Preprint Essay Version 1 Preserved in Portico This version is not peer-reviewed

Mechanistic Research for the Student or Educator (Part II of II)

Version 1 : Received: 19 September 2020 / Approved: 20 September 2020 / Online: 20 September 2020 (15:01:28 CEST)

How to cite: Leak, R. Mechanistic Research for the Student or Educator (Part II of II). Preprints 2020, 2020090482 (doi: 10.20944/preprints202009.0482.v1). Leak, R. Mechanistic Research for the Student or Educator (Part II of II). Preprints 2020, 2020090482 (doi: 10.20944/preprints202009.0482.v1).

Abstract

This two-part series describes how to test hypotheses on molecular mechanisms that underlie biological phenomena, using preclinical drug testing as a simplified example. While pursuing drug testing in preclinical research, it is important for students to understand the limitations of descriptive as well as mechanistic studies. The former does not identify any causal links between two or more variables; it identifies the presence or absence of correlations. The latter has caveats presented in Parts I and II of this series. Part II also describes how to test for a causal link between drug-induced activation of biological targets and therapeutic outcomes. Here, the mechanism of action of the drug is identified with pharmacological or genetic approaches that modify the expression/activity of the drug targets. Without interference with the proposed mechanism of action, a causal link between activation (or inhibition) of the target P and the therapeutic outcomes of drug D cannot be established. Using pharmacological agonists and antagonists, gene knockout and overexpression, or protein knockdown tools, designing a full-factorial three-way ANOVA forces the investigator to include the appropriate control groups, mitigating the risk of false positive or false negative conclusions. Upon completion of this series, the educator and student will have some of the tools in hand to design mechanistic studies and interpret various experimental outcomes, with knowledge of strengths and limitations of preclinical research.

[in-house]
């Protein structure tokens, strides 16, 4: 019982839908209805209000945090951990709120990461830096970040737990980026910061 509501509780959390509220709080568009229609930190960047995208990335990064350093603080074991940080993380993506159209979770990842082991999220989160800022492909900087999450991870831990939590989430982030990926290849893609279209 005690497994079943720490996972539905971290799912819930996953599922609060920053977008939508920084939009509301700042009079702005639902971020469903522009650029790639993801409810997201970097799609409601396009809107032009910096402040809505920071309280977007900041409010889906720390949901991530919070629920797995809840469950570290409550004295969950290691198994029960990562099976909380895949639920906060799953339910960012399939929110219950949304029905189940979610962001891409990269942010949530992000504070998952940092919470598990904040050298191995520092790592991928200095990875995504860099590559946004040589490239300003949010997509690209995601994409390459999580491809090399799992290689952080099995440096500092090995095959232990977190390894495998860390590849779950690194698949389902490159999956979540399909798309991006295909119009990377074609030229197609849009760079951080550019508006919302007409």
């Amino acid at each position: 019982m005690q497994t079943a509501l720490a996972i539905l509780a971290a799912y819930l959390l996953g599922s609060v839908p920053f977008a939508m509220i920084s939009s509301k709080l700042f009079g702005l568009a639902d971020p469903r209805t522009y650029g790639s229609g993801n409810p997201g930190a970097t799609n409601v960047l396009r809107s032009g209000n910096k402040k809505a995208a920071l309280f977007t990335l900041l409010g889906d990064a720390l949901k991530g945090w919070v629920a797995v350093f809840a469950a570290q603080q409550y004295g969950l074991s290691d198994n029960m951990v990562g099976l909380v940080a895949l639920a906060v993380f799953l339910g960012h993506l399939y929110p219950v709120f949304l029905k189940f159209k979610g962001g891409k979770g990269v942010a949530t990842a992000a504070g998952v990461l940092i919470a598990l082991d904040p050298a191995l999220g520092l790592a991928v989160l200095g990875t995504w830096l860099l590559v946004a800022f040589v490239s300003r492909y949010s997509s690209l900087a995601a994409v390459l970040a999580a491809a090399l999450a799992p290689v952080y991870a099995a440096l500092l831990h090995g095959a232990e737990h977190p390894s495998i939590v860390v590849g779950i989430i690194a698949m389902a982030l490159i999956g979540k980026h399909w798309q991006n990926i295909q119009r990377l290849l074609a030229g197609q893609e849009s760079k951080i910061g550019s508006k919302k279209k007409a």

Subject Areas

mechanistic; hypothesis; physiology; biology; pharmaceutical; biomedicine; preclinical

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